After some delay, a truck arrived with a crew to offload the grain. Soon after, another truck arrived, filled with men in military uniforms. Some carried rifles and some held huge machetes. The gang with the machetes attacked the tall grass beside the narrow runway, and their mates with rifles just milled around looking surly. A work crew slowly transferred the grain sacks from plane to truck. Kurt and Nancy chatted with the nervous-looking Red Cross rep.

I walked to the fence and handed a child a bar of soap I had brought from the hotel in Khartoum. I suddenly realized that he was going to eat it and made frantic washing motions with my hands as I shook my head, "No". At this point I decided to terminate my humanitarian activities, retire to the flight deck and watch the action from there.

The last sack of grain left the airplane and the loadmaster closed the cargo doors. The Red Cross rep who had flown with us from Khartoum decided to return with us because he felt unsafe in this place. Another Red Cross rep made the same decision, giving us two passengers. If they had only known what was about to happen, they would have stayed on the ground.

We cranked up and taxied back down the dirt runway, past the men cutting grass with machetes. A soldier ran along side of the Herk, waving his arms. We ignored him and headed for the turn-around point. With the checklist finished, we still had several hundred feet to taxi.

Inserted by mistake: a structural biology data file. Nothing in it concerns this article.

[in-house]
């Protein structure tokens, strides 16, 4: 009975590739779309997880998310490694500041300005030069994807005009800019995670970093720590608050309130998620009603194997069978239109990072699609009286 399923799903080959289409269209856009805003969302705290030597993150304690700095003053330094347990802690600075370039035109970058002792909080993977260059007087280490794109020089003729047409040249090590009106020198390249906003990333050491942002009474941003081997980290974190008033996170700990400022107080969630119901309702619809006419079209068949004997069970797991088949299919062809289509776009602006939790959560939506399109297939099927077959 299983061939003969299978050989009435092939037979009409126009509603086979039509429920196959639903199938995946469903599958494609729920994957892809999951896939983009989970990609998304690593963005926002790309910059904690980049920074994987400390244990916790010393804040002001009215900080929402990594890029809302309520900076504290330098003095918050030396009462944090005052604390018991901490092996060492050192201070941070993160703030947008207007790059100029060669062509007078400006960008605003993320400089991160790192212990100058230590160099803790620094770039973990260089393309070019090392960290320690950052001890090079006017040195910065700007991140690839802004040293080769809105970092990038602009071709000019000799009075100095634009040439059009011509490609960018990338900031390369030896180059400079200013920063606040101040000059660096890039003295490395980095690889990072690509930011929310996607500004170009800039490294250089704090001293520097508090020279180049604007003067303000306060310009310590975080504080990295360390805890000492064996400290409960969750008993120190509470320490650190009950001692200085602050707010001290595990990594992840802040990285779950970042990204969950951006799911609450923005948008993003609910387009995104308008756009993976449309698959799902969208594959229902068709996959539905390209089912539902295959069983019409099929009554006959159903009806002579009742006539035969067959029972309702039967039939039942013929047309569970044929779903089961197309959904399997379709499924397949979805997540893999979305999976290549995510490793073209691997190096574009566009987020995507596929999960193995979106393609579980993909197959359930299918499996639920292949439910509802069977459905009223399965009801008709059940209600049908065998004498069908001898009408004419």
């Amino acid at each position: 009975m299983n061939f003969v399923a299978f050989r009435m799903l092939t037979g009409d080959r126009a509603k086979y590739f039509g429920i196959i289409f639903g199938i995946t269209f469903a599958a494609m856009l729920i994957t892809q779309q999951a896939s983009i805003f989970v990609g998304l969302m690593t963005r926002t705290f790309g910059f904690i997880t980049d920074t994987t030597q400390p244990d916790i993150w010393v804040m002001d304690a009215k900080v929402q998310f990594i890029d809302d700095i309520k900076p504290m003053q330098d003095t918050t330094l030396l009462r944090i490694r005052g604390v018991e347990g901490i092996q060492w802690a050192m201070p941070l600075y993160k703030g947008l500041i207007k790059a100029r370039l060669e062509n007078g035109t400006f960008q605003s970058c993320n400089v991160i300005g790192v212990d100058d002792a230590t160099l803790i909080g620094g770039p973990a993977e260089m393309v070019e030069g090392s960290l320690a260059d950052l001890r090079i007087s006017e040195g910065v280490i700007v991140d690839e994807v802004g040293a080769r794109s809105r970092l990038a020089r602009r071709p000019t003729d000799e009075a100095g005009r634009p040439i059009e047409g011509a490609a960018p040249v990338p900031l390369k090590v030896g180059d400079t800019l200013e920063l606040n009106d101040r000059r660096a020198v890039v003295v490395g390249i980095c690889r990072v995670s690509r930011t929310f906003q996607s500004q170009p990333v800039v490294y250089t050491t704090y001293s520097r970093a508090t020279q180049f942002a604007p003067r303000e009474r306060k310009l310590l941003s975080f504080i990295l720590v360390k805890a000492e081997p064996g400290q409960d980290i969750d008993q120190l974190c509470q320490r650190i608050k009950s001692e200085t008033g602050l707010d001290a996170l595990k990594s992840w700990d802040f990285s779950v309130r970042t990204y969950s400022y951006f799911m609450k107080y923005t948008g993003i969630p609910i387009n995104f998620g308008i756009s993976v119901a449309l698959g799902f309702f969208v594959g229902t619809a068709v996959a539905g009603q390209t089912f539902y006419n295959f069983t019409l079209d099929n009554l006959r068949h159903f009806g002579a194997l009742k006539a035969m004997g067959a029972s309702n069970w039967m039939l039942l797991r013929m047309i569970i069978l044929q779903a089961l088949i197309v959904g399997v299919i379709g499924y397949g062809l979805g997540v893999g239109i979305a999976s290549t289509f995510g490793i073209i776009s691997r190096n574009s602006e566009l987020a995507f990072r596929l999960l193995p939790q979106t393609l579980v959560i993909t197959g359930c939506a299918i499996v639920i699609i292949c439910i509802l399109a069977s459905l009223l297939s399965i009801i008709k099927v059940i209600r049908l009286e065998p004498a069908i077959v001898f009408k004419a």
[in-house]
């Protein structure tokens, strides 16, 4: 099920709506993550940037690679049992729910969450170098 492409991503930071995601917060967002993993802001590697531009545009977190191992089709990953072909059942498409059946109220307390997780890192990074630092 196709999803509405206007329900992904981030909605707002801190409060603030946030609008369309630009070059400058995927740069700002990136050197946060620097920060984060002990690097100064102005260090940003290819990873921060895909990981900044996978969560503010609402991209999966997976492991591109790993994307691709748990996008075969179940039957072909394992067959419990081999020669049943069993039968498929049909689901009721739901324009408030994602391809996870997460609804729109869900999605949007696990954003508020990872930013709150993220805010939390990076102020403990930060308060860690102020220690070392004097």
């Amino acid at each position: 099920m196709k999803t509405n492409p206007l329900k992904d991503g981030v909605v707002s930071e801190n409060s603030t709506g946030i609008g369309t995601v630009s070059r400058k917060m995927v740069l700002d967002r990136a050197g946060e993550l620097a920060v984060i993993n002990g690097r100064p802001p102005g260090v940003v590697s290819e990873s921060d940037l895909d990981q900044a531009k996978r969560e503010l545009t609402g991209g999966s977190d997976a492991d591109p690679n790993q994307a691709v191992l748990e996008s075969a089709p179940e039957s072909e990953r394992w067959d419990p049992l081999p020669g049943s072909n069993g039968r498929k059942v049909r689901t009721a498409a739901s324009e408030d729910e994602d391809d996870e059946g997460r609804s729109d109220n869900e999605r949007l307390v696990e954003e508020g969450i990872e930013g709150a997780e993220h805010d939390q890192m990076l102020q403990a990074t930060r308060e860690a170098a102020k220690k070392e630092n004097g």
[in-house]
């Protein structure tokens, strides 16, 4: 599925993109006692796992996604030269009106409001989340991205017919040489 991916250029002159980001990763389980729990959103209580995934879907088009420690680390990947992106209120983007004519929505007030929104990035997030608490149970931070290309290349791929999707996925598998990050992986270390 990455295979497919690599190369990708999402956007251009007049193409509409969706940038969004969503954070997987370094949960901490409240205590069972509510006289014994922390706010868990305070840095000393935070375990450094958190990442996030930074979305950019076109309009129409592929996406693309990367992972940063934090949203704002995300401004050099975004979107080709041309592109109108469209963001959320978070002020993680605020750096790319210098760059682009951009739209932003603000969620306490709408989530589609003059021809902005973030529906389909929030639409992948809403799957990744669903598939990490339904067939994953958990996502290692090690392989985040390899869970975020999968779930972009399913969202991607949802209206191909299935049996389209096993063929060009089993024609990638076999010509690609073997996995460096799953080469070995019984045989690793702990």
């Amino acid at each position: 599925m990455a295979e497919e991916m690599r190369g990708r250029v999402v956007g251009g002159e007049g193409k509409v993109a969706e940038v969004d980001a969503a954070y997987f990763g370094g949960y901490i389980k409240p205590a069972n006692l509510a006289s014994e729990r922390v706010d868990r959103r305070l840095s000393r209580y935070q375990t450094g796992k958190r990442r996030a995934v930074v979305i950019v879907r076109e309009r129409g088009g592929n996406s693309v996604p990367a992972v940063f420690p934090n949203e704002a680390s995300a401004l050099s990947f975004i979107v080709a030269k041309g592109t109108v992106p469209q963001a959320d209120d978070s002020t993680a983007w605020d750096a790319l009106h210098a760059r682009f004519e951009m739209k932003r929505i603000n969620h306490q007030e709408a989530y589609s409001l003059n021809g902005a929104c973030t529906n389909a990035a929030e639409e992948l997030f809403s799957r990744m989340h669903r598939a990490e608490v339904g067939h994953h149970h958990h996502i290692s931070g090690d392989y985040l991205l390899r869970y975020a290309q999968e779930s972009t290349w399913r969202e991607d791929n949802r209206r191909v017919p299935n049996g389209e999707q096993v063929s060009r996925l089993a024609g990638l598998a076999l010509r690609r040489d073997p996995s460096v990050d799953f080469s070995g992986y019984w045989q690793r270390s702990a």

Suddenly I heard a tremendous explosion, which thrust the nose of the Herk violently skyward, then slammed it back down. The flight deck filled with a cloud of red dirt, smoke, flames, and glass.  I knew that we had taxied over a land mine. The explosion had blown away the nose landing gear strut, shredding most of the flight deck floor, bowing it upward.

We skidded forward on the nose for about fifty feet. With frantic hands that groped for the same instruments at the same time, Kurt and I ran the evacuation drill. The fire raged up the inside wall, the flame being fed by a mix of pure oxygen from the bottles stored under the flight deck and by the hydraulic fluid.

Kurt yelled, "Let's get out of here," and dove over the side through the swing window. I tried to stand up, intending to exit through the crew entrance door as I saw Nancy also struggling to get out of her seat. I then saw that my right leg, from about six inches below my knee, pointed in the wrong direction.

The sudden upward force of the explosion had turned my bone to cornflakes, ejecting some the fragments through the skin. I dripped blood from my right arm and leg.   I hopped on one leg towards the stairs, only to find them consumed by fire. I looked up at the escape hatch, seeing it had been blown away in the explosion.

Struggling against pain and shock, but knowing I could die in here, I got one foot on the ladder rungs and pulled myself up through the hatch, using one arm and one leg. I grasped the escape rope and tried to throw it overboard while balancing on the good leg. The rope kept looping and the weight of the loop caused it to slither back into the flight deck.  After several tries with the rope, Nancy screamed at me to hurry. I saw her standing in the fire so I held the rope with my good hand and dove overboard, dragging the rope with me. I must have blacked out because I found myself suddenly on the ground in front of the engines that were still running. The explosion had severed everything between the flight deck and the wings.